ASUS GTX 780 Strix 6 GB Review 28

ASUS GTX 780 Strix 6 GB Review

Performance Summary »

Fan Noise

In past years, gamers would accept everything for a little bit more performance. Nowadays, users are more aware of their graphics card's fan noise and power consumption.

In order to properly test the fan noise a card emits, we use a Bruel & Kjaer 2236 sound-level meter (~$4,000). It has the measurement range and the accuracy we are looking for.


The tested graphics card is installed in a system that does not emit any noise on its own, using a passive PSU, passive CPU cooler, passive cooling on the motherboard, and a solid state drive. Noise results of other cards on this page are measurements of the respective reference design.

This setup allows us to eliminate secondary noise sources and test only the video card. To be more compliant with standards like DIN 45635 (we are not claiming to be fully DIN 45635 certified), the measurement is conducted at a distance of 100 cm and 160 cm off the floor. Ambient background noise inside the room was well below 20 dBA for all measurements. Please note that the dBA scale is not linear but logarithmic. 40 dBA is not twice as loud as 20 dBA, as a 3 dBA increase results in double the sound pressure. The human hearing perception is a bit different, and it is generally accepted that a 10 dBA increase doubles the perceived sound level. 3D load noise levels are tested with a stressful game, not with Furmark.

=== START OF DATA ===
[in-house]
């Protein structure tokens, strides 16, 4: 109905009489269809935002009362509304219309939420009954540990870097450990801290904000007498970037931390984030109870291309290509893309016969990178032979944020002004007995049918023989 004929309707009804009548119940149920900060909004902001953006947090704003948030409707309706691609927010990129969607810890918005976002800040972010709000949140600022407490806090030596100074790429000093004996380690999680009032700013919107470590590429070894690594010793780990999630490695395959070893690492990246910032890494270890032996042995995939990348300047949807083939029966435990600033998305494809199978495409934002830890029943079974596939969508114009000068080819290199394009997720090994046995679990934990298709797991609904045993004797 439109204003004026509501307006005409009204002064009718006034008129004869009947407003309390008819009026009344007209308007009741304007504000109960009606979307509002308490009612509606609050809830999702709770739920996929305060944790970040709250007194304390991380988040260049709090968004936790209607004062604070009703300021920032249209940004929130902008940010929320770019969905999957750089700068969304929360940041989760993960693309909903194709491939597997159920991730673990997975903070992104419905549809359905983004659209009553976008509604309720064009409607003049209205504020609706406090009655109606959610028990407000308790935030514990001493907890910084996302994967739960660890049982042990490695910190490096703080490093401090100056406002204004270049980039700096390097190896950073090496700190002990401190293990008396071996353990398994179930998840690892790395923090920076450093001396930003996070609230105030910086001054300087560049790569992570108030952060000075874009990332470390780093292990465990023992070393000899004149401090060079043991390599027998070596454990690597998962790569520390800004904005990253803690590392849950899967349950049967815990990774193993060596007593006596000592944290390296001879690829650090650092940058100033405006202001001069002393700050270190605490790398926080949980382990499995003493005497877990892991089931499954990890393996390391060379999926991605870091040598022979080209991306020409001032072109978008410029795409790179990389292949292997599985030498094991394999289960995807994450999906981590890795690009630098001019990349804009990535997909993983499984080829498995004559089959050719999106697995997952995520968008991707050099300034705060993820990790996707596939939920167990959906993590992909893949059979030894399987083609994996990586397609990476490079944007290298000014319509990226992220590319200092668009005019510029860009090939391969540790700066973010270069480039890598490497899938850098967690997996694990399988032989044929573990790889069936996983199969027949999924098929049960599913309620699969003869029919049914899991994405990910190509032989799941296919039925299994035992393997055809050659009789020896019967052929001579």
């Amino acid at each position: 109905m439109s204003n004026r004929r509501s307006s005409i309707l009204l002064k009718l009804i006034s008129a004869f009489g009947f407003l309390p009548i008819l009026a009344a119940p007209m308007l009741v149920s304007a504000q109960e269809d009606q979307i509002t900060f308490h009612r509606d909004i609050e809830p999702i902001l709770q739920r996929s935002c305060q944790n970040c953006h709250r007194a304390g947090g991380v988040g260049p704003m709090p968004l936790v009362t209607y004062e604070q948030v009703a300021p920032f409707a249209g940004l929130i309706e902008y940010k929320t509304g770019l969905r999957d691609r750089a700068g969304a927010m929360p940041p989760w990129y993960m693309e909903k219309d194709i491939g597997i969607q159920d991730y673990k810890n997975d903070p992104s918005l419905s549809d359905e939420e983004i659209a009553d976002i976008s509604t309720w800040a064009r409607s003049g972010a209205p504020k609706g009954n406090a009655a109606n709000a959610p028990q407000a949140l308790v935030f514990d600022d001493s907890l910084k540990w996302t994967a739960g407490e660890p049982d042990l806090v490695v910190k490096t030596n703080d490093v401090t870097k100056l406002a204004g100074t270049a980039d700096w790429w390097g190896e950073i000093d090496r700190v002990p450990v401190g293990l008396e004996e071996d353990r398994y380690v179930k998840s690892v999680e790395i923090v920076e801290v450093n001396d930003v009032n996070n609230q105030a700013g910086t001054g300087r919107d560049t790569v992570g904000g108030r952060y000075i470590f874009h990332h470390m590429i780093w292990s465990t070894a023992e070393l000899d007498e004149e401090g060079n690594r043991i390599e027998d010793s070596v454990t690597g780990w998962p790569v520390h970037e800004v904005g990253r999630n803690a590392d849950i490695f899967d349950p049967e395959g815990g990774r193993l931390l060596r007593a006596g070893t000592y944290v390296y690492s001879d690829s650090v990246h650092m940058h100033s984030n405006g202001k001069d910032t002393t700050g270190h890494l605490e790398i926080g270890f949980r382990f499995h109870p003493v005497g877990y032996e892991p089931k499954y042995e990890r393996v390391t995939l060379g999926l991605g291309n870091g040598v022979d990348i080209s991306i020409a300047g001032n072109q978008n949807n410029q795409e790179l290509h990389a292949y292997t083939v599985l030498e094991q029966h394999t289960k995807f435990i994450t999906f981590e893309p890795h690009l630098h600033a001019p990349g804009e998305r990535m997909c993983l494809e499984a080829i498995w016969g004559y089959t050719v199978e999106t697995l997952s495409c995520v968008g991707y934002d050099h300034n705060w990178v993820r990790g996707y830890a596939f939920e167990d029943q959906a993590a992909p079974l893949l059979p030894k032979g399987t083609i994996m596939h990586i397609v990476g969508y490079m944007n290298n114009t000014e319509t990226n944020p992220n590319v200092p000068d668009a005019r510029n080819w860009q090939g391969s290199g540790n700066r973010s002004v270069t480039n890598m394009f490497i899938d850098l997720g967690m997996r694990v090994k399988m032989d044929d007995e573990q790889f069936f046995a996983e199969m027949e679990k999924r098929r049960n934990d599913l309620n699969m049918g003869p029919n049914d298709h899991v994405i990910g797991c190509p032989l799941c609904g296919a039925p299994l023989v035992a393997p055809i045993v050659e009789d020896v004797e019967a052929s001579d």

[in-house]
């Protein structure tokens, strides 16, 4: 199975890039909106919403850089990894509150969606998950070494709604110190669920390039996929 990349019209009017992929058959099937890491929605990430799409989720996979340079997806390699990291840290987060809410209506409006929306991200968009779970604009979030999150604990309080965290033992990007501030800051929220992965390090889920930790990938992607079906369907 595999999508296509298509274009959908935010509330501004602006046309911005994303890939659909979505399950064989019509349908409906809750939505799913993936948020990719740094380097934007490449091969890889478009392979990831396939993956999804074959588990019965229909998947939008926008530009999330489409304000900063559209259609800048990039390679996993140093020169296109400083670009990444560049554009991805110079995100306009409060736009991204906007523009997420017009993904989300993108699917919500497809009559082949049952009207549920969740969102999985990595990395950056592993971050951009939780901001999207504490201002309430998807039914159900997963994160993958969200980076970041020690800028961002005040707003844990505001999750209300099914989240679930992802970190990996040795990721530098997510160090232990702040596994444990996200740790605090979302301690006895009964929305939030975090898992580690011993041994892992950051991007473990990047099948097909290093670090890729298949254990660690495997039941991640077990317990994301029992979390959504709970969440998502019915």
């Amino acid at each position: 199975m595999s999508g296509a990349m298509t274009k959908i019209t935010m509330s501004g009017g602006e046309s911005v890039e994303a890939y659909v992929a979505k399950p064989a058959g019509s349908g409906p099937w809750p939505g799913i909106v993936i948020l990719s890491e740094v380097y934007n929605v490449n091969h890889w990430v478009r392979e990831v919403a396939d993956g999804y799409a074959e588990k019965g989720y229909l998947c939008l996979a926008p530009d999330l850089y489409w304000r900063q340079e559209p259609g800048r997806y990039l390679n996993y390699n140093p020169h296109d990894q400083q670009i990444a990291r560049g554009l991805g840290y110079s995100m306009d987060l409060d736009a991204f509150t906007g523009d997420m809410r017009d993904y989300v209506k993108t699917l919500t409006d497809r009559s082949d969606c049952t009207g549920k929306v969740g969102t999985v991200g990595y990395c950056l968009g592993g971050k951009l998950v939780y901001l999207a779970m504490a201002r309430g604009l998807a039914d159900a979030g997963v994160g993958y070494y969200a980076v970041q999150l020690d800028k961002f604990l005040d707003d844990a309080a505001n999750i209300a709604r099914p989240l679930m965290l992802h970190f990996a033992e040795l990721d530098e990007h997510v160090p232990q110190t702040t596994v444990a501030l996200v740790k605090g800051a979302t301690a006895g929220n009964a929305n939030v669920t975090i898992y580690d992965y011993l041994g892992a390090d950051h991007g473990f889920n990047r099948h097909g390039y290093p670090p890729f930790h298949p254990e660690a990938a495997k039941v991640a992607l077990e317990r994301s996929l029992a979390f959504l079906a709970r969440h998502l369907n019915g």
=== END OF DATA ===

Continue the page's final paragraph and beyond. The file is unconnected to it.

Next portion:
Now for the ASUS STRIX's unique feature. As long as temperatures are below 60°C, the fans will not engage, so there is no noise, which is awesome if you work all day and only game rarely. There is no fan noise to distract you as you work. Once you fire up a game and temperatures climb, the fans will engage once the GPU reaches around 65°C. So the fans might not even engage if you play light games.

Once the GPU exceeds 70°C, the fans ramp up very quickly, though, and end up relatively noisy during gaming. I'm not sure why ASUS chose such an aggressive fan profile, but it seems to run the fans a bit too fast in active mode. This may be a limitation of the STRIX technology.

I'm not sure if the noise difference is worth it compared to a quiet GTX 780 unless you are a low-noise freak. The quietest GTX 780 we ever tested is MSI's GTX 780 Gaming 3 GB (the 6 GB version is noisier). In idle, MSI's card obviously spins its fans, but it is also so quiet that you will not hear a subjective noise difference to the ASUS STRIX with its fans at a full stop.

With just 30 dBA, which is just a fraction of the noise the ASUS STRIX produces, the MSI is also very quiet during gaming.

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